2.3  The FOA believes that the existing framework for monitoring the effectiveness of the Lamfalussy process is adequately provided for under existing monitoring arrangements. However, there are inter-institutional tensions over the issue of legislative/democratic sovereignty and one of the consequences of the failure to agree on a European Constitution has meant that the Lamfalussy process at Level 2 is subject to a four year parliamentary approval which, if not forthcoming, would effectively bring it to an end. However, the FOA believes that positive steps are being taken to regularise the situation and improve transparency of the process and it is worth noting that the Commission has confirmed in its recently issued White Paper "Financial Services Policy (2005-10)" that "the central policy of the Commission is to keep faith with this process and develop it over the next five years to fulfill its maximum potential" (page 9).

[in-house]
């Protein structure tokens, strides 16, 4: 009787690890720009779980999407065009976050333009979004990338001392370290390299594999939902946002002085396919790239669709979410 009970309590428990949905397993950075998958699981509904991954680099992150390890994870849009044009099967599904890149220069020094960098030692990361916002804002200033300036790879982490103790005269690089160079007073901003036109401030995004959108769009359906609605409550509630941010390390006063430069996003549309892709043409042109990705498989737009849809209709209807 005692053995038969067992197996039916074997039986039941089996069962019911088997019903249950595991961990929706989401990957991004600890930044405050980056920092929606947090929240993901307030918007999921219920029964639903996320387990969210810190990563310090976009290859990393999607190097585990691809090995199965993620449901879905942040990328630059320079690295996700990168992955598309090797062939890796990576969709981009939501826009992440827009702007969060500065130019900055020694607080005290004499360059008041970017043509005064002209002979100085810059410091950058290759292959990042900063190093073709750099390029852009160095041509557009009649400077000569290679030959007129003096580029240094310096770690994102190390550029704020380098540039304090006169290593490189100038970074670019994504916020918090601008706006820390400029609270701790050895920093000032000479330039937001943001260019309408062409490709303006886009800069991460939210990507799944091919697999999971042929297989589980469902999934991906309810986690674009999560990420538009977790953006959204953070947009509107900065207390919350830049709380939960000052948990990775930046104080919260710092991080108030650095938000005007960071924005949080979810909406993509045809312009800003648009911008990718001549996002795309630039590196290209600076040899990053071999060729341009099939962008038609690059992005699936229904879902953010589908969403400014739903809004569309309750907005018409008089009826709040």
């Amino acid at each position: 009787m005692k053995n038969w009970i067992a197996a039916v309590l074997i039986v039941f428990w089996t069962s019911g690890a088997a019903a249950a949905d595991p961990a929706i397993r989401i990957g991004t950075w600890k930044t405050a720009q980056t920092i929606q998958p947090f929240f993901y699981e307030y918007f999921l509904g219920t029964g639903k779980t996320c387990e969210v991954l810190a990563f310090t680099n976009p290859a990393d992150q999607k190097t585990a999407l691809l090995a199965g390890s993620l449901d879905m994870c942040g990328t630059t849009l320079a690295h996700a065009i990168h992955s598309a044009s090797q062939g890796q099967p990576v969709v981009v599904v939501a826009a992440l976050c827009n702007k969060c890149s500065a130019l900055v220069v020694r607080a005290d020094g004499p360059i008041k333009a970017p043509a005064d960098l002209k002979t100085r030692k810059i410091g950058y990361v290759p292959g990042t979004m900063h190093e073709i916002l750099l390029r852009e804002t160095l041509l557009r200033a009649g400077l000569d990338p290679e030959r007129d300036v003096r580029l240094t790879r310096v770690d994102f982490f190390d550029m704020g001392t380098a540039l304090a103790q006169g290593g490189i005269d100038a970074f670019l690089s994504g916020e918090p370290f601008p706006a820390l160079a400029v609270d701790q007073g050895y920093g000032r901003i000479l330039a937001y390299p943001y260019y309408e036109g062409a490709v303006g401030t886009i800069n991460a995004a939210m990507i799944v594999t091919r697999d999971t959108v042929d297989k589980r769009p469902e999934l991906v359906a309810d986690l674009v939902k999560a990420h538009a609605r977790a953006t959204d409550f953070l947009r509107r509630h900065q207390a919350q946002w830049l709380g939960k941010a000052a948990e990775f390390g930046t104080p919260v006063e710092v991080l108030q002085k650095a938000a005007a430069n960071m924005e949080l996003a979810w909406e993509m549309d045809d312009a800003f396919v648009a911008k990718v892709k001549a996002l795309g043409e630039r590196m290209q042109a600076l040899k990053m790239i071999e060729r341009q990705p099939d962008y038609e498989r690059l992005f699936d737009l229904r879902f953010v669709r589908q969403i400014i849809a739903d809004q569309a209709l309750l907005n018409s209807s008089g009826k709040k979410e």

2.4  The FOA remains strongly supportive of the continuance of the Lamfalussy process and has no doubt about the positive impact it has had on the EU's legislative and consultative processes.


  3.1  The FOA shares the general concern that cross-border clearing and settlement costs are greater than those that apply at the domestic level and supports therefore the Commission's current consultation and impact assessment.

  3.2  That concern should not be construed as suggesting that the FOA supports the need for a framework directive and that regulation should be used as a vehicle for shaping the clearing and settlement infrastructure. This has to be market-driven, subject to the constraints of competition law.

  3.3  In view of the fact that the Commission is not proposing to make any final decision until 2006 on whether or not this is a matter that needs to be addressed via a directive, the FOA believes it is difficult to comment until such time as that directive is brought forward and its contents are known. However, the FOA believes instinctively that a directive should not be necessary.